Every lifter wants to be stronger and have better rankings. What is so different between the haves and have nots? There is no doubt that genetics plays a role. Yet, many very genetically gifted people have come and gone without as much as a ripple. Those who outlast others over the years continue to increase knowledge and do what others won’t do to rise. With the right people in your corner, all while changing your mindset, you can help cut to the front of the line in powerlifting.
Participant to Powerlifter
If you played in a rec basketball league, do you walk around calling yourself a basketball player? Just because you participate in powerlifting does not make you a powerlifter. There is a mental change that must happen. Powerlifting is better off with more participants, and there is nothing wrong with that. But if you want to cut the line and be one of the best around, you must make this mental change.
The mental change affects your training, nutrition, and how you approach everything related to being the best possible lifter you can be. Your rank and numbers have nothing to do with the mental change. But the mental change will improve your numbers over the long term. Talk to any top-10 lifter, and you will see it. It is not enthusiasm or even you walking around the office showing off your plastic trophy. When the change is made, people will notice.
Stick With the System
I have written about systems and programs in the past (you can read about it in my book!). A system will allow you to adjust training as needed over the years. Once you have the system in place, it should be adjusted and maintained for years. The longer you work within that system, the easier it will be to adjust when injuries and obstacles get in your way.
The more you jump from program to program, the less time you have for everything to work. At some point, you will need to understand the pros and cons of your program. Once you understand that, you can make appropriate adjustments to fix those weak spots. Your program/system is like a spouse—you will eventually see them without makeup, sickly, and at fault. You still love them but know that no one is perfect.
Train With a Team
Training with a good group of lifters might be the number one way to cut the line. Being accountable to other people will force you to show up or be kicked out. They count on you to be there and will pull you along on your bad days. This group will (should) accelerate your learning curve with constant feedback. Watch videos of good teams, and you will see coaching from multiple lifters. This feedback will help you fine-tune technique. The group will also call you out on why you are not making progress.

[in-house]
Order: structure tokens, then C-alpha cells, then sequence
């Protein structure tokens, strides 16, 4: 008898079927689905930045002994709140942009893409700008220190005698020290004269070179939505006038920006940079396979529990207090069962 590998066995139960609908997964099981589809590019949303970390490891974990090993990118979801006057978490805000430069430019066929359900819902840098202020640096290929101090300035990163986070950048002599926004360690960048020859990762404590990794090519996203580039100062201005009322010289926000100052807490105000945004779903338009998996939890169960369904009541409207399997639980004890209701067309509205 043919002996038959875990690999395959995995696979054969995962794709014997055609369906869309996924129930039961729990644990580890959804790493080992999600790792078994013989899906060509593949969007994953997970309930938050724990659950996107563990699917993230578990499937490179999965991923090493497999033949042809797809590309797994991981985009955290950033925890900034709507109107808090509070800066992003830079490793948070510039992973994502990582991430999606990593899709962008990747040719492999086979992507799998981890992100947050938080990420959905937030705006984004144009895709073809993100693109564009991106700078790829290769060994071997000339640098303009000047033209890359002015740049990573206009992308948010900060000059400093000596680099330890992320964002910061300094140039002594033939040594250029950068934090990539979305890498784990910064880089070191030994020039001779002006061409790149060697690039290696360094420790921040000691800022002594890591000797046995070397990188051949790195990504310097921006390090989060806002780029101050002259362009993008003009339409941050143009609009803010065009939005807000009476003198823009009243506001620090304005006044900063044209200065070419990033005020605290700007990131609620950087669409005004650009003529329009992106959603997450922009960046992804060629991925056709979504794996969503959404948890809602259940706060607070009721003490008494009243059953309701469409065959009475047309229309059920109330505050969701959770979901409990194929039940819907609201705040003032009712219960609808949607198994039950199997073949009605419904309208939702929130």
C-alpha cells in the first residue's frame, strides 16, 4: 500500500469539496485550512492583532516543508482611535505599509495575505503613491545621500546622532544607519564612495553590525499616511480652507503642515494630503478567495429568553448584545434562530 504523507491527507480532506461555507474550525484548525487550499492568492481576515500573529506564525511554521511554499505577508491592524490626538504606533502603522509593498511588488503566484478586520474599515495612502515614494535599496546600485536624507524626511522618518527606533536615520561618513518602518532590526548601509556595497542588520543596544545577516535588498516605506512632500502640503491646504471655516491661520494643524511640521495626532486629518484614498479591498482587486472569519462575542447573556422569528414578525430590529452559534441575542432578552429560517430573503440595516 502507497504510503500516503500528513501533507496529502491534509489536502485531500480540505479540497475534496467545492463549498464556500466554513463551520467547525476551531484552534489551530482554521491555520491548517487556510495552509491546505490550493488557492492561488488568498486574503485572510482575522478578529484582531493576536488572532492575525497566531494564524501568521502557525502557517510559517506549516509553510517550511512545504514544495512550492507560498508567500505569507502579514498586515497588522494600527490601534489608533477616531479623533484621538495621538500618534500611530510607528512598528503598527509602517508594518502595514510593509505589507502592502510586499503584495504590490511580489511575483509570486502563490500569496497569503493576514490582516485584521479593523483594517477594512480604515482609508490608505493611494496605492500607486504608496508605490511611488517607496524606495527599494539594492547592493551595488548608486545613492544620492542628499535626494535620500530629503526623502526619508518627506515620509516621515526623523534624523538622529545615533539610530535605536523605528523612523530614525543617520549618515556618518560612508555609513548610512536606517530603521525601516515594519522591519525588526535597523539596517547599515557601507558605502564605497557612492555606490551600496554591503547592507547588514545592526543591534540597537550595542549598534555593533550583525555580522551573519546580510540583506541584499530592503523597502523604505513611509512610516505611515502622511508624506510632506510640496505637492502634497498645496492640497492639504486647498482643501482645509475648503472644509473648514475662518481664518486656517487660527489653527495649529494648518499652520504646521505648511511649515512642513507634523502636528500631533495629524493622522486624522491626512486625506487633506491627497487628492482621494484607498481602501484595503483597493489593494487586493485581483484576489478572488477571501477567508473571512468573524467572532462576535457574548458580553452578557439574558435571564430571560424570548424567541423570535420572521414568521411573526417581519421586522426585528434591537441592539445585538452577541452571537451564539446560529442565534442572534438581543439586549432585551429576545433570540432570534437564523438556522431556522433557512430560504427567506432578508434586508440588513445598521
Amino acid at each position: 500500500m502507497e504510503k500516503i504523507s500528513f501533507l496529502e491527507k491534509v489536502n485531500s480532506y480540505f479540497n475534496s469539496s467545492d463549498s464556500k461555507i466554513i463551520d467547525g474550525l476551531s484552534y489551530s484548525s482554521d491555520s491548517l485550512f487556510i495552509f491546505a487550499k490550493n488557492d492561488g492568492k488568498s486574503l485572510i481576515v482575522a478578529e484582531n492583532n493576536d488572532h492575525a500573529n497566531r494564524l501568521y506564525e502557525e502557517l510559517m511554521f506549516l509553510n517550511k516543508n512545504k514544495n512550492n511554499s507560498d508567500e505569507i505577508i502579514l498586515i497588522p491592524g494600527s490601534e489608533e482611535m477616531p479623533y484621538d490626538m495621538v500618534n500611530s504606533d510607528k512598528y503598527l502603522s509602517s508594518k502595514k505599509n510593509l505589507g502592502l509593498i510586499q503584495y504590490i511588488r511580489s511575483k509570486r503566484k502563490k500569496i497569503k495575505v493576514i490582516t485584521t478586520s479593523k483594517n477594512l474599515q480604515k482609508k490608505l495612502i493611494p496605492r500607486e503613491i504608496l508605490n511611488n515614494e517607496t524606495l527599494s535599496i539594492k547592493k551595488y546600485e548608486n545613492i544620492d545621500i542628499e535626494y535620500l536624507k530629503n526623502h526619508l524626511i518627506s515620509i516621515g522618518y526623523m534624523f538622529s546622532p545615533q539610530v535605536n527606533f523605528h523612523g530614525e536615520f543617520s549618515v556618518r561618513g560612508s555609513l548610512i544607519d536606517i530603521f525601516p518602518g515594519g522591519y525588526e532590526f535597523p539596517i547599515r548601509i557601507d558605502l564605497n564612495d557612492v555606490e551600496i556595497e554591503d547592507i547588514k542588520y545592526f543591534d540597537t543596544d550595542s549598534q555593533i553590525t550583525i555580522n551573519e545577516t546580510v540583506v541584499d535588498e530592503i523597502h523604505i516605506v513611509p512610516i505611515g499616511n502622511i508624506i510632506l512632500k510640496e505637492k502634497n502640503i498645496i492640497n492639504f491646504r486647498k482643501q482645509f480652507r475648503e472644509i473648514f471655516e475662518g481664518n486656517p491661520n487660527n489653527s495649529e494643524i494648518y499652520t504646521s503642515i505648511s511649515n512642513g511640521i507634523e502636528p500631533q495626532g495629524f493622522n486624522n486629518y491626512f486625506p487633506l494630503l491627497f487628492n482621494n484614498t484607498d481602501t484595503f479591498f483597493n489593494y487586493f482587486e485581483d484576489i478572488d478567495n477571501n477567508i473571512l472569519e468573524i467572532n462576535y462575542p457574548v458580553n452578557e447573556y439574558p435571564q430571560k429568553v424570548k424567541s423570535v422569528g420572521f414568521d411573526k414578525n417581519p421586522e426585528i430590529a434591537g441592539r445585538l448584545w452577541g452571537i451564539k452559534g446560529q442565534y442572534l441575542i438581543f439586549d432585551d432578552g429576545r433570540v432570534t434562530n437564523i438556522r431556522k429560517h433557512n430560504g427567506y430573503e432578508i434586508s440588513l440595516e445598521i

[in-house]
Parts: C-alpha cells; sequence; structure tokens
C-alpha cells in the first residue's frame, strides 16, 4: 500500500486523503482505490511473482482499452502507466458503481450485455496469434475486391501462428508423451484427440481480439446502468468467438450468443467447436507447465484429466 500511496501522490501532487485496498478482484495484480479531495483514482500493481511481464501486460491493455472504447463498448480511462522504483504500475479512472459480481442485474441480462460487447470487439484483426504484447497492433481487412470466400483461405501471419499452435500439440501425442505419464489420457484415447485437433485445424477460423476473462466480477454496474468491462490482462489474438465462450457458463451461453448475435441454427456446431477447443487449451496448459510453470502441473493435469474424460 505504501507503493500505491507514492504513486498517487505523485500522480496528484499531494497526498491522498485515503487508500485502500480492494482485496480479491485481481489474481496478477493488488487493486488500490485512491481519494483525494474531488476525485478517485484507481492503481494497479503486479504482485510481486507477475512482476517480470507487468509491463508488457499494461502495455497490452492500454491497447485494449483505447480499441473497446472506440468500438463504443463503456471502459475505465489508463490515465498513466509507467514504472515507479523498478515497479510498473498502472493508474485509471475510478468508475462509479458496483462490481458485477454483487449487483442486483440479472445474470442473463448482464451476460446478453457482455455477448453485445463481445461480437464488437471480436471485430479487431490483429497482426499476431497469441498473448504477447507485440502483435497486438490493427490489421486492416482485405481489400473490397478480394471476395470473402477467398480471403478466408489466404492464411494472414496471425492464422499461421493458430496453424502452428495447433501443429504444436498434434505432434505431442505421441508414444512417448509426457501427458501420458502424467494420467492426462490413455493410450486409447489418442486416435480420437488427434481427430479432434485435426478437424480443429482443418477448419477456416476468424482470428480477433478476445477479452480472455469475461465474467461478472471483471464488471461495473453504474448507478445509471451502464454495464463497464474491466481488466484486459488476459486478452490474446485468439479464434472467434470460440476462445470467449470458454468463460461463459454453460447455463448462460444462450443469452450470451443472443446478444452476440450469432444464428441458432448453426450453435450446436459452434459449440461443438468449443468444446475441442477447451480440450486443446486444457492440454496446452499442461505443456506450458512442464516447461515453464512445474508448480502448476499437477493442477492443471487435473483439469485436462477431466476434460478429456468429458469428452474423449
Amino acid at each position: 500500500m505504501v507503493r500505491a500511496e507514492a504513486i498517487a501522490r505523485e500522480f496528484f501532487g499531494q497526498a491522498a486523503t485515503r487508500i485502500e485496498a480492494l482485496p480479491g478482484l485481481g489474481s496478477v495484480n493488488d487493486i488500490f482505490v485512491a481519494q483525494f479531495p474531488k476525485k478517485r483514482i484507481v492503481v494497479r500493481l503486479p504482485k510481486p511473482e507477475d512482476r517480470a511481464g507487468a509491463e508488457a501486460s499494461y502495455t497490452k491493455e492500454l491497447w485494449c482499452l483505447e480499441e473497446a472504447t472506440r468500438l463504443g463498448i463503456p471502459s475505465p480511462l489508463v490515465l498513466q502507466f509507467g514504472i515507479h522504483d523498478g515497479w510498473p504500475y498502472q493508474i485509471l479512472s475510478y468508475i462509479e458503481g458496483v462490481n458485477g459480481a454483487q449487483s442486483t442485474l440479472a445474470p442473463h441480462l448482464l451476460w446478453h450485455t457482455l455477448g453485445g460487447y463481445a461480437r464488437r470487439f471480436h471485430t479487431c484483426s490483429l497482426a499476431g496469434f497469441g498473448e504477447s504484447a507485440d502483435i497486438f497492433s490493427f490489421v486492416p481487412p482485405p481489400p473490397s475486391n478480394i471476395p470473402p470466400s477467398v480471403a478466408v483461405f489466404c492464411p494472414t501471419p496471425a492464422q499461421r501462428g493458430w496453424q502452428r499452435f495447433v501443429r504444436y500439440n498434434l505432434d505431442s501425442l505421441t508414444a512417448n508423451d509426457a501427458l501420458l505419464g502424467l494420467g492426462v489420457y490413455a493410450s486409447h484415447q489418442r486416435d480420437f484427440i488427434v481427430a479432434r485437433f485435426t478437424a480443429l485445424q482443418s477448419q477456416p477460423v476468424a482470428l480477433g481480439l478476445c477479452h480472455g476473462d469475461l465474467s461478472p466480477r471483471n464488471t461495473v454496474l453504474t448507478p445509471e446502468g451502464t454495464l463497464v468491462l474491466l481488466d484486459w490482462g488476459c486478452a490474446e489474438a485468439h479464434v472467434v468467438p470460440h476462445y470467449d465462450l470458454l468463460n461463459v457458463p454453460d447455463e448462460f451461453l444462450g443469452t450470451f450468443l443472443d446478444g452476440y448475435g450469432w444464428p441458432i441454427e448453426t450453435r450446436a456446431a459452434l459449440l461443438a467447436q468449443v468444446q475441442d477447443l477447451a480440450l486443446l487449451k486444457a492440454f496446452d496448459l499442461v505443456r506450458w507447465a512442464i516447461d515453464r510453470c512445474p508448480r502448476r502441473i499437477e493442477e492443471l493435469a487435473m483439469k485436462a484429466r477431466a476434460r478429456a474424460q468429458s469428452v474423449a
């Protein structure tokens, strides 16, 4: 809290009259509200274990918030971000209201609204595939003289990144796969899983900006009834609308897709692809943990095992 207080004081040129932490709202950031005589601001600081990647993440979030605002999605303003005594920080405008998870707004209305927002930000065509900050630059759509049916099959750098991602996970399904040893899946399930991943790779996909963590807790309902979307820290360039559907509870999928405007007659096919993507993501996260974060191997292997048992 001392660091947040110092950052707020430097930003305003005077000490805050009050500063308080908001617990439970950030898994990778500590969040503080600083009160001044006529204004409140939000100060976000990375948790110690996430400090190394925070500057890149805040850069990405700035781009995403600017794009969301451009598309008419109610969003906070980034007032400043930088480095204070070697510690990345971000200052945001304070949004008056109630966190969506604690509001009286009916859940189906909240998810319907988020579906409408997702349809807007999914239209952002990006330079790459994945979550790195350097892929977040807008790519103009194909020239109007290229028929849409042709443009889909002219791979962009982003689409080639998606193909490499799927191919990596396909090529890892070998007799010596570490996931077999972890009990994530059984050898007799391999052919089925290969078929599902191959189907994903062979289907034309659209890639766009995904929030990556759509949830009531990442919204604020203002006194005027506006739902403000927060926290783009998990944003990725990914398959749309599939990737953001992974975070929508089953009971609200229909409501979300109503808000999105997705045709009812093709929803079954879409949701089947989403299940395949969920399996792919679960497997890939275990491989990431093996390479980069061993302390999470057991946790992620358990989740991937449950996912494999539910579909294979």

Training with a group also sets benchmarks. If you have four guys who squat 600 pounds or more, they can do sets of 10, 12, 13, and 15 reps on the glute-ham raise. If you only squat 400 and can only do six reps, then the odds are pretty good that if you push that up to 10, you have one of the benchmarks set to squat 600 pounds. There are multiple variables to each lift, but training partners can show you where you need to improve.
Visit Other Gyms
Training with different people is a great way to solve problems quickly. If you have a problem and your training partners can’t solve it then a few fresh sets of eyes will help. A few road trips will be well worth the time and money to go train with a different group. You will also have more lifters that can help at meets if you need someone else in your corner. With social media, access to other lifters is easier than ever. Send a message about visiting. Be respectful about time and do your fair share of spotting, loading, and clean up. These relationships can give you many more ideas for improving your lifts.
Do What Others Won’t
If you want to be the best, you must go farther than everyone else. That might mean extra workouts, taking food with you everywhere, cardio, or traveling hours multiple times a week to train with people who make you a better lifter. Studying your craft daily and being brutally honest about your training is required. It may require years of spinning your wheels before a breakthrough to get those next 10 pounds. It is easy to quit but to keep putting in the work looking for answers is where you will learn more about yourself than any other time.
This could fall under the Do What Others Won’t category but I will pull it out because it is very easy to do and makes a huge difference. Many people are afraid to lose their abs, add a layer of fat, and do the work to add the necessary muscle. Many won’t even come close to reaching their potential. They have no idea how big they really need to be to make big strength jumps.
At five-foot-nine-inches, I was told I needed to be around 275 pounds to hit my maximal numbers. As my weight climbed, so did my lifts. My leverages improved along with the amount of muscle I carried. Nearly 50 pounds of body weight was added over five years. That is the weight gain I am talking about. Not five or ten pounds. You might need to skip a whole weight class to fill out your body structure and maximize your leverages. Initially, your numbers will be low for that weight class but they will climb faster than you know.
If you want to skip waiting in line, this is your FastPass. Unlike the amusement park, you can’t buy it. You must put these variables into play. When you do, your lifts will greatly improve and so will your ranking. If you want to stay a participant and show off your plastic trophy, we need you too.